Phosphorylation-induced signal propagation in the response regulator NtrC

J. Lee, J. T. Owens, I. Hwang, C. Meares, S. Kustu

Research output: Contribution to journalArticlepeer-review

36 Scopus citations


The bacterial enhancer-binding protein NtrC is a well-studied response regulator in a two-component regulatory system. The amino (N)-terminal receiver domain of NtrC modulates the function of its adjacent output domain, which activates transcription by the σ54 holoenzyme. When a specific aspartate residue in the receiver domain of NtrC is phosphorylated, the dimeric protein forms an oligomer that is capable of ATP hydrolysis and transcriptional activation. A chemical protein cleavage method was used to investigate signal propagation from the phosphorylated receiver domain of NtrC, which acts positively, to its central output domain. The iron chelate reagent Fe-BABE was conjugated onto unique cysteines introduced into the N-terminal domain of NtrC, and the conjugated proteins were subjected to Fe-dependent cleavage with or without prior phosphorylation. Phosphorylation-dependent cleavage, which requires proximity and an appropriate orientation of the peptide backbone to the tethered Fe-EDTA, was particularly prominent with conjugated NtrC(D86C), in which the unique cysteine lies near the top of α-helix 4. Cleavage occurred outside the receiver domain itself and on the partner subunit of the derivatized monomer in an NtrC dimer. The results are commensurate with the hypothesis that α-helix 4 of the phosphorylated receiver domain of NtrC interacts with the beginning of the central domain for signal propagation. They imply that the phosphorylation-dependent interdomain and intermolecular interactions between the receiver domain of one subunit and the output domain of its partner subunit in an NtrC dimer precede - and may give rise to - the oligomerization needed for transcriptional activation.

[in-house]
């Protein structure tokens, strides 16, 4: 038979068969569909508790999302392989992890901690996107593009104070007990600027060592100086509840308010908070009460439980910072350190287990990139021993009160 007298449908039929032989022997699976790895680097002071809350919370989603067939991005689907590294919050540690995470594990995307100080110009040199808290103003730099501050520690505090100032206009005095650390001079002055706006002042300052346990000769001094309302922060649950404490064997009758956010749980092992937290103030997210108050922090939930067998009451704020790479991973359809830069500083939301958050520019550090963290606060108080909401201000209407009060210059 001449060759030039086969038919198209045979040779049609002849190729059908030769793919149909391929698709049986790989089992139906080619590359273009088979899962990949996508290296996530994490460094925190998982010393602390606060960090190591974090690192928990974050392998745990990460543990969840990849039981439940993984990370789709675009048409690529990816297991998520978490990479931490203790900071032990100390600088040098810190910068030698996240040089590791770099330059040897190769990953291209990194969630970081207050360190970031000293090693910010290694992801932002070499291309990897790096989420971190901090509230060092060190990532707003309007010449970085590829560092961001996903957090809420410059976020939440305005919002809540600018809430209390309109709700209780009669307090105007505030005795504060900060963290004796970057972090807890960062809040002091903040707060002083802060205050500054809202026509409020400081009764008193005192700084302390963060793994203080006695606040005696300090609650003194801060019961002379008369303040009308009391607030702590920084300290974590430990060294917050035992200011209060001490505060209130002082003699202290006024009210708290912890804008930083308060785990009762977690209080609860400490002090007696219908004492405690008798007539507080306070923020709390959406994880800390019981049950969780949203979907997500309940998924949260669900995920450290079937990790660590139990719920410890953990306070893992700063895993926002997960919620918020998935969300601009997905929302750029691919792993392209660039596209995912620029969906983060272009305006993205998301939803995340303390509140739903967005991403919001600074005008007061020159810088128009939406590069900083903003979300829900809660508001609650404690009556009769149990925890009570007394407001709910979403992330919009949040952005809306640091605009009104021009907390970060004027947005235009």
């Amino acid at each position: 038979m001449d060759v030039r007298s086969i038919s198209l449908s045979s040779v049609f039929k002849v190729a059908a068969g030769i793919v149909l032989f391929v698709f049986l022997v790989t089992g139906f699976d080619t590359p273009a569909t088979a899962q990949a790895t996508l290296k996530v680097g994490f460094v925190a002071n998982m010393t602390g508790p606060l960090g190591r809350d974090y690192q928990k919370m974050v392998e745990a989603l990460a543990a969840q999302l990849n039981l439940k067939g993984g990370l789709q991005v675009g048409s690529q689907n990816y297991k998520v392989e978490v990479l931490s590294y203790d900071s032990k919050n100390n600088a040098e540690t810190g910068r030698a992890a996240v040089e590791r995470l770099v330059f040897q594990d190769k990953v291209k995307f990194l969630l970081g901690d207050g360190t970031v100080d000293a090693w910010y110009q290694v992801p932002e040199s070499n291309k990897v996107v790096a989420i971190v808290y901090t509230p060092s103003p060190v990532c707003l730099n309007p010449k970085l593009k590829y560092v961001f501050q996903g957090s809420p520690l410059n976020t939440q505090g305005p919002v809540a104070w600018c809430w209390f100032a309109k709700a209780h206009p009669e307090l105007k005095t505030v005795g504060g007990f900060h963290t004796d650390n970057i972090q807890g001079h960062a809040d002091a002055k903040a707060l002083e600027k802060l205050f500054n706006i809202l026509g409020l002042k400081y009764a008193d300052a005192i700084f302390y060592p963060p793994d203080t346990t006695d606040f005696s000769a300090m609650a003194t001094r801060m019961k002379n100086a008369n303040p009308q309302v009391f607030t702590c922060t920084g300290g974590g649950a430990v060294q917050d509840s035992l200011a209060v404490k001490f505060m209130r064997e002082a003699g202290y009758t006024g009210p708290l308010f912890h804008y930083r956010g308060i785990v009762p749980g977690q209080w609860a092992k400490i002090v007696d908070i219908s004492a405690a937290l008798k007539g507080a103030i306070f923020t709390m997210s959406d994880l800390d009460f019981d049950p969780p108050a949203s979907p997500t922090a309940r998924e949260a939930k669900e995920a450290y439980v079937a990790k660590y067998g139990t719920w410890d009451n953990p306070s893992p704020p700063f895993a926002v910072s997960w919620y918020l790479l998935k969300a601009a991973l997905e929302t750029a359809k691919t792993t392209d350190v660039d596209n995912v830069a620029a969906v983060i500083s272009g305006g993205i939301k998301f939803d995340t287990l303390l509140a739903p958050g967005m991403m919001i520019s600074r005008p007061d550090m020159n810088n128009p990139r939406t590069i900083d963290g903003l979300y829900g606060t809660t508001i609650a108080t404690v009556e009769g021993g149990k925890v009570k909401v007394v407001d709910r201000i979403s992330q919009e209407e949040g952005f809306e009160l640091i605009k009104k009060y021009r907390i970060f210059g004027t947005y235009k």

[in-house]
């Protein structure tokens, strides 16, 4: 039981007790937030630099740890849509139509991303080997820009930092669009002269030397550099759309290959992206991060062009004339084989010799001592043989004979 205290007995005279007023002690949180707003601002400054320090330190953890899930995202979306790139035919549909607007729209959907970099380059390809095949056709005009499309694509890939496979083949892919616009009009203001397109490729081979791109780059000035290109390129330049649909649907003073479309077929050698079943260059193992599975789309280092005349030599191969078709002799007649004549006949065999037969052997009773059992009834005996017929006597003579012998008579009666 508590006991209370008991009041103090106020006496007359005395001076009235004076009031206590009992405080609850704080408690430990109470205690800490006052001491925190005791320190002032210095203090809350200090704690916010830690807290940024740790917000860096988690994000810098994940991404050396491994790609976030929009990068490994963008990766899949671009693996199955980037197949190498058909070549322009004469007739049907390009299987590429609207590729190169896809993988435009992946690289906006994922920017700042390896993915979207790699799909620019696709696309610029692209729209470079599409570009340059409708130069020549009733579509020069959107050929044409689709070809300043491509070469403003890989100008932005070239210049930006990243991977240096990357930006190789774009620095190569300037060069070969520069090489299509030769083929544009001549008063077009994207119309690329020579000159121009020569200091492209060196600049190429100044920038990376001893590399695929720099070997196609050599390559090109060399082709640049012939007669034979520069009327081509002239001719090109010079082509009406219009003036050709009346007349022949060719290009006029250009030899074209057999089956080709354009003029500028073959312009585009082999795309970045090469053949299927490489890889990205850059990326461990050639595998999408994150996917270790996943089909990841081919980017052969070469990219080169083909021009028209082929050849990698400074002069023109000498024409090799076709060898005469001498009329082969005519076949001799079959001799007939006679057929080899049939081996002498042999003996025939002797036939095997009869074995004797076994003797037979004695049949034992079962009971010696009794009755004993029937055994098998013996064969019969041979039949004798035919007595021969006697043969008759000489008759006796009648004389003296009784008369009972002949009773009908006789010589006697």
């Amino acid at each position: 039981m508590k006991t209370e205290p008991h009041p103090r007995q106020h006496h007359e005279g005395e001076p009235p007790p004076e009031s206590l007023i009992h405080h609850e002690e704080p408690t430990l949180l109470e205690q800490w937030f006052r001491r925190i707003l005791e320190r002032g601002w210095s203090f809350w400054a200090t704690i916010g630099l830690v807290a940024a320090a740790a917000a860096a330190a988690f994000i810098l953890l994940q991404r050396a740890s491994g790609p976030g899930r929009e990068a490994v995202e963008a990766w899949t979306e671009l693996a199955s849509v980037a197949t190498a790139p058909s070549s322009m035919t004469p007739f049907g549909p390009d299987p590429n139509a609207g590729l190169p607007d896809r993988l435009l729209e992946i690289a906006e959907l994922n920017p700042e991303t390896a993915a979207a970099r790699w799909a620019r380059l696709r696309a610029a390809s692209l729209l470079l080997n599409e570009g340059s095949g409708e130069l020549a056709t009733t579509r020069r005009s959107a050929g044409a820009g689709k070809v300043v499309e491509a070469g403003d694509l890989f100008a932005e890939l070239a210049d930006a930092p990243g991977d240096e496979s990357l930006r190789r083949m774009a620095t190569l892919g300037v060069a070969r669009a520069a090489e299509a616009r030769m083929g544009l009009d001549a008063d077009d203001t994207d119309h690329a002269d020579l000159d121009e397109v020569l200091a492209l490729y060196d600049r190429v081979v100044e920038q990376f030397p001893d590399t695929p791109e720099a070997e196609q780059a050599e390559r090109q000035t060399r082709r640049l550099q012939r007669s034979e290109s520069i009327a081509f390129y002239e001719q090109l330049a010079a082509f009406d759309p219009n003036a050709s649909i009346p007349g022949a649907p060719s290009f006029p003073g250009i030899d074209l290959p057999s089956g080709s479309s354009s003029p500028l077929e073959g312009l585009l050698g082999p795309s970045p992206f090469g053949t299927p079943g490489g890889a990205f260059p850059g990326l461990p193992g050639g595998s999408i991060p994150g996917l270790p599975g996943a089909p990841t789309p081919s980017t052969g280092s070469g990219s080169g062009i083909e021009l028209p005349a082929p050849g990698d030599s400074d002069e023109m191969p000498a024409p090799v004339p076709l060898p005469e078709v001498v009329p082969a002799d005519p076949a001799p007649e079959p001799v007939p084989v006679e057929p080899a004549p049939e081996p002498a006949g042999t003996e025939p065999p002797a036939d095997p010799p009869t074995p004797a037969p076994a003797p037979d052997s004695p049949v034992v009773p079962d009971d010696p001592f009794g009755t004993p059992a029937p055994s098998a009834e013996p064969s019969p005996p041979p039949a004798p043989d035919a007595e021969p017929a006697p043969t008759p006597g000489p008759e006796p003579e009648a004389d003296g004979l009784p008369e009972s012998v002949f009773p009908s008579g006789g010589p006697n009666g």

Original languageEnglish (US)
Pages (from-to)5188-5195
Number of pages8
JournalJournal of Bacteriology
Issue number18
StatePublished - 2000

ASJC Scopus subject areas

  • Applied Microbiology and Biotechnology
  • Immunology


Dive into the research topics of 'Phosphorylation-induced signal propagation in the response regulator NtrC'. Together they form a unique fingerprint.

Cite this